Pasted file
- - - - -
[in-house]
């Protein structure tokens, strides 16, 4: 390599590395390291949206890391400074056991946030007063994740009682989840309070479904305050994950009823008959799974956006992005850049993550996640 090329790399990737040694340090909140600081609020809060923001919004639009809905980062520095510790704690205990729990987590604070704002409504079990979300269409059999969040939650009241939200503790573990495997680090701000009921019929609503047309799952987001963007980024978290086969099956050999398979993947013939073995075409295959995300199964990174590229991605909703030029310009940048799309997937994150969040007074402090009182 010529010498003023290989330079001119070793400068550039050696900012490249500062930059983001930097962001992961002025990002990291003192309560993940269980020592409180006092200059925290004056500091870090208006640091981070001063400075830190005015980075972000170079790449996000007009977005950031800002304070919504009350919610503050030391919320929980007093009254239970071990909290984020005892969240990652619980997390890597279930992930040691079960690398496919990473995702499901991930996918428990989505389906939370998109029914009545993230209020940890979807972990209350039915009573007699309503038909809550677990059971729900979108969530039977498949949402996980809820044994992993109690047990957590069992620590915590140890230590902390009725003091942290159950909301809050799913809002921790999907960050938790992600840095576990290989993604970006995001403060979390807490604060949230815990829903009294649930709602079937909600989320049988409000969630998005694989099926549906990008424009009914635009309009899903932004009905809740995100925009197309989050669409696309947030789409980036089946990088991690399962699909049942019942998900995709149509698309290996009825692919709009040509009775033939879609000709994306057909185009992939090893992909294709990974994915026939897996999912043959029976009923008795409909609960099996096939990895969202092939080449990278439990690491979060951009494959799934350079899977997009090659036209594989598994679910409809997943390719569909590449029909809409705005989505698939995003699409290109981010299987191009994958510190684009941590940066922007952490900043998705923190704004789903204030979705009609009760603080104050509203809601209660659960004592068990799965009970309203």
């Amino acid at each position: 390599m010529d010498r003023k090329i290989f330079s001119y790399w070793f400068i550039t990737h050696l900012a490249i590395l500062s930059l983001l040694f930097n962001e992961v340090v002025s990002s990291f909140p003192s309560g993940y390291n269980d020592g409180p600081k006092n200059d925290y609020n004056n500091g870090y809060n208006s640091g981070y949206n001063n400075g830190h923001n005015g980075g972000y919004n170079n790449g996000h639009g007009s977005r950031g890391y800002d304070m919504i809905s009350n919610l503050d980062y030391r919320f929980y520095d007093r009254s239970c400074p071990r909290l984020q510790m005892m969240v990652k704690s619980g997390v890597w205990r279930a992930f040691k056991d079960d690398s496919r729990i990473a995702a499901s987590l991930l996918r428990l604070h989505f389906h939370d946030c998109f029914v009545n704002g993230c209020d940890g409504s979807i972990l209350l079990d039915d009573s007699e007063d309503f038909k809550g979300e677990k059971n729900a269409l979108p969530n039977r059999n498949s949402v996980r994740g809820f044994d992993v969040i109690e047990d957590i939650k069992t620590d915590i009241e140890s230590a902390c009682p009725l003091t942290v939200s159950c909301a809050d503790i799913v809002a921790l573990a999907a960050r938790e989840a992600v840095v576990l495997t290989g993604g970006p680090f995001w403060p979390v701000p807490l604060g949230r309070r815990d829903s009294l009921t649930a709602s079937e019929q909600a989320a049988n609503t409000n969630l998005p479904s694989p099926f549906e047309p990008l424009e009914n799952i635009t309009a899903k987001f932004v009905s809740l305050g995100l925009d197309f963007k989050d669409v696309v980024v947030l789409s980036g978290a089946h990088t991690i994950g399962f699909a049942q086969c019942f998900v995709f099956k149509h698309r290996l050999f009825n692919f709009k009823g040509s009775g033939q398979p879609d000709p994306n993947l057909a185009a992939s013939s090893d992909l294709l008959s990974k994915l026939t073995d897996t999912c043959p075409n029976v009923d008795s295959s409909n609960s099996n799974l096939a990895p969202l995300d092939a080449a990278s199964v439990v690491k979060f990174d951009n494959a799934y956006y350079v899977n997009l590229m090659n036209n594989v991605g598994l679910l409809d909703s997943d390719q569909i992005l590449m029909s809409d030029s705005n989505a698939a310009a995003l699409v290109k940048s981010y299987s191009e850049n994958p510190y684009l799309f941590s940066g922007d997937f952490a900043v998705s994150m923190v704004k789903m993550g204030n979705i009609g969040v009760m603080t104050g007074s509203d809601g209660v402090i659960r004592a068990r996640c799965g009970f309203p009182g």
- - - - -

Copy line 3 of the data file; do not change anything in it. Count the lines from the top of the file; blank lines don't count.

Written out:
């Amino acid at each position: 390599m010529d010498r003023k090329i290989f330079s001119y790399w070793f400068i550039t990737h050696l900012a490249i590395l500062s930059l983001l040694f930097n962001e992961v340090v002025s990002s990291f909140p003192s309560g993940y390291n269980d020592g409180p600081k006092n200059d925290y609020n004056n500091g870090y809060n208006s640091g981070y949206n001063n400075g830190h923001n005015g980075g972000y919004n170079n790449g996000h639009g007009s977005r950031g890391y800002d304070m919504i809905s009350n919610l503050d980062y030391r919320f929980y520095d007093r009254s239970c400074p071990r909290l984020q510790m005892m969240v990652k704690s619980g997390v890597w205990r279930a992930f040691k056991d079960d690398s496919r729990i990473a995702a499901s987590l991930l996918r428990l604070h989505f389906h939370d946030c998109f029914v009545n704002g993230c209020d940890g409504s979807i972990l209350l079990d039915d009573s007699e007063d309503f038909k809550g979300e677990k059971n729900a269409l979108p969530n039977r059999n498949s949402v996980r994740g809820f044994d992993v969040i109690e047990d957590i939650k069992t620590d915590i009241e140890s230590a902390c009682p009725l003091t942290v939200s159950c909301a809050d503790i799913v809002a921790l573990a999907a960050r938790e989840a992600v840095v576990l495997t290989g993604g970006p680090f995001w403060p979390v701000p807490l604060g949230r309070r815990d829903s009294l009921t649930a709602s079937e019929q909600a989320a049988n609503t409000n969630l998005p479904s694989p099926f549906e047309p990008l424009e009914n799952i635009t309009a899903k987001f932004v009905s809740l305050g995100l925009d197309f963007k989050d669409v696309v980024v947030l789409s980036g978290a089946h990088t991690i994950g399962f699909a049942q086969c019942f998900v995709f099956k149509h698309r290996l050999f009825n692919f709009k009823g040509s009775g033939q398979p879609d000709p994306n993947l057909a185009a992939s013939s090893d992909l294709l008959s990974k994915l026939t073995d897996t999912c043959p075409n029976v009923d008795s295959s409909n609960s099996n799974l096939a990895p969202l995300d092939a080449a990278s199964v439990v690491k979060f990174d951009n494959a799934y956006y350079v899977n997009l590229m090659n036209n594989v991605g598994l679910l409809d909703s997943d390719q569909i992005l590449m029909s809409d030029s705005n989505a698939a310009a995003l699409v290109k940048s981010y299987s191009e850049n994958p510190y684009l799309f941590s940066g922007d997937f952490a900043v998705s994150m923190v704004k789903m993550g204030n979705i009609g969040v009760m603080t104050g007074s509203d809601g209660v402090i659960r004592a068990r996640c799965g009970f309203p009182g």